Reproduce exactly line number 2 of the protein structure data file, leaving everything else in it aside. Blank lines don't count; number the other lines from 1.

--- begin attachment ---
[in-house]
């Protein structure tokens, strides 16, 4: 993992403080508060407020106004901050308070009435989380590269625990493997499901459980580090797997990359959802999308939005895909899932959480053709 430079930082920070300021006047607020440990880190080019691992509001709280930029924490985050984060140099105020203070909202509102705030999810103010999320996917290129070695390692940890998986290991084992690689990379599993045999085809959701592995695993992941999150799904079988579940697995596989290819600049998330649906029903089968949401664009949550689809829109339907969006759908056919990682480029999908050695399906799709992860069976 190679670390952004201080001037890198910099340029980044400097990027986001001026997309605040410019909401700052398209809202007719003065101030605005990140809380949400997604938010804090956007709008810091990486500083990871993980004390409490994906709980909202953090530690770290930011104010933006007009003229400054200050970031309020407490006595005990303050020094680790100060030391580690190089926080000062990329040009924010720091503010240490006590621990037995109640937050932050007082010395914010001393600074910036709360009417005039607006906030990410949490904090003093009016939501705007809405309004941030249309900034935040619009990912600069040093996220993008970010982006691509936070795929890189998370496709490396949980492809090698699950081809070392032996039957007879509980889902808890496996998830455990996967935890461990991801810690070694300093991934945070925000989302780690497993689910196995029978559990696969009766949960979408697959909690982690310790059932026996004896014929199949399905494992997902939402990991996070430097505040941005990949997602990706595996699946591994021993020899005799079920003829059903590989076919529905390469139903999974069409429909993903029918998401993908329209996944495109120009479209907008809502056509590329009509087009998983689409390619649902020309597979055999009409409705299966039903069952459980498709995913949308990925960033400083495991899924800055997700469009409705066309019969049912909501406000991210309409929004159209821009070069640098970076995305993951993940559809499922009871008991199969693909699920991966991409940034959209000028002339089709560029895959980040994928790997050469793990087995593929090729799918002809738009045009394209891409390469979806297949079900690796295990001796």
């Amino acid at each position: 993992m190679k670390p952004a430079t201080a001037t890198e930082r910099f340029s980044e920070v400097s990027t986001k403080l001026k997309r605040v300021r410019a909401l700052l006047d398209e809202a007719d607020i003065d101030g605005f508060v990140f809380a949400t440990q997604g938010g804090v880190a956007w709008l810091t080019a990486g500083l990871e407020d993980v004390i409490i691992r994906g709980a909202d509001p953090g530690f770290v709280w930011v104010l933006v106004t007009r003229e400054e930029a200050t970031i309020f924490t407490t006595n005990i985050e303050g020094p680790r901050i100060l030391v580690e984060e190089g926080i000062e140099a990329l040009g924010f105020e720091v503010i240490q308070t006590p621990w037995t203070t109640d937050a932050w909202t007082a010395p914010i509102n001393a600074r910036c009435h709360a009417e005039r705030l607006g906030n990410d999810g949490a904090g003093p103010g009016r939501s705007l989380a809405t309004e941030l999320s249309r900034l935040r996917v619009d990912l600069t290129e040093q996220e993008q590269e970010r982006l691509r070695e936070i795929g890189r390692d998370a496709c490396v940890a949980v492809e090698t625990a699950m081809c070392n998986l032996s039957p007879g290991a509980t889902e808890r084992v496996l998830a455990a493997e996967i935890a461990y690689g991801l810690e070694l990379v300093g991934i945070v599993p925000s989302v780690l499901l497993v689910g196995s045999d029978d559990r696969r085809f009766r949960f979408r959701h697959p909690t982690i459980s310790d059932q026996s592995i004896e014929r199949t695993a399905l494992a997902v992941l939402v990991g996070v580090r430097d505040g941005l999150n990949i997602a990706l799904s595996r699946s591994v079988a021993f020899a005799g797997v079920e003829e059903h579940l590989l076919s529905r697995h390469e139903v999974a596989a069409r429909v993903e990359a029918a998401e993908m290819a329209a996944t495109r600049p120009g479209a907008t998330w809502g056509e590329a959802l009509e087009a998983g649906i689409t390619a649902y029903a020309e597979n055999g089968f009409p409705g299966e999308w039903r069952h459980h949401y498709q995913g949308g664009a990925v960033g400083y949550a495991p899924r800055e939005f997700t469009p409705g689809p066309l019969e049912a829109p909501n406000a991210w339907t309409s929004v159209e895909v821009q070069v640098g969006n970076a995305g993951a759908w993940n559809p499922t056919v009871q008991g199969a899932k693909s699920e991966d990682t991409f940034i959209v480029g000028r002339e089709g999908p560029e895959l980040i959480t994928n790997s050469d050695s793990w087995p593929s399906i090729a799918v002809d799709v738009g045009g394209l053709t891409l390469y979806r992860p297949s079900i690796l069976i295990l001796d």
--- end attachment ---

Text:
């Protein structure tokens, strides 16, 4: 993992403080508060407020106004901050308070009435989380590269625990493997499901459980580090797997990359959802999308939005895909899932959480053709 430079930082920070300021006047607020440990880190080019691992509001709280930029924490985050984060140099105020203070909202509102705030999810103010999320996917290129070695390692940890998986290991084992690689990379599993045999085809959701592995695993992941999150799904079988579940697995596989290819600049998330649906029903089968949401664009949550689809829109339907969006759908056919990682480029999908050695399906799709992860069976 190679670390952004201080001037890198910099340029980044400097990027986001001026997309605040410019909401700052398209809202007719003065101030605005990140809380949400997604938010804090956007709008810091990486500083990871993980004390409490994906709980909202953090530690770290930011104010933006007009003229400054200050970031309020407490006595005990303050020094680790100060030391580690190089926080000062990329040009924010720091503010240490006590621990037995109640937050932050007082010395914010001393600074910036709360009417005039607006906030990410949490904090003093009016939501705007809405309004941030249309900034935040619009990912600069040093996220993008970010982006691509936070795929890189998370496709490396949980492809090698699950081809070392032996039957007879509980889902808890496996998830455990996967935890461990991801810690070694300093991934945070925000989302780690497993689910196995029978559990696969009766949960979408697959909690982690310790059932026996004896014929199949399905494992997902939402990991996070430097505040941005990949997602990706595996699946591994021993020899005799079920003829059903590989076919529905390469139903999974069409429909993903029918998401993908329209996944495109120009479209907008809502056509590329009509087009998983689409390619649902020309597979055999009409409705299966039903069952459980498709995913949308990925960033400083495991899924800055997700469009409705066309019969049912909501406000991210309409929004159209821009070069640098970076995305993951993940559809499922009871008991199969693909699920991966991409940034959209000028002339089709560029895959980040994928790997050469793990087995593929090729799918002809738009045009394209891409390469979806297949079900690796295990001796």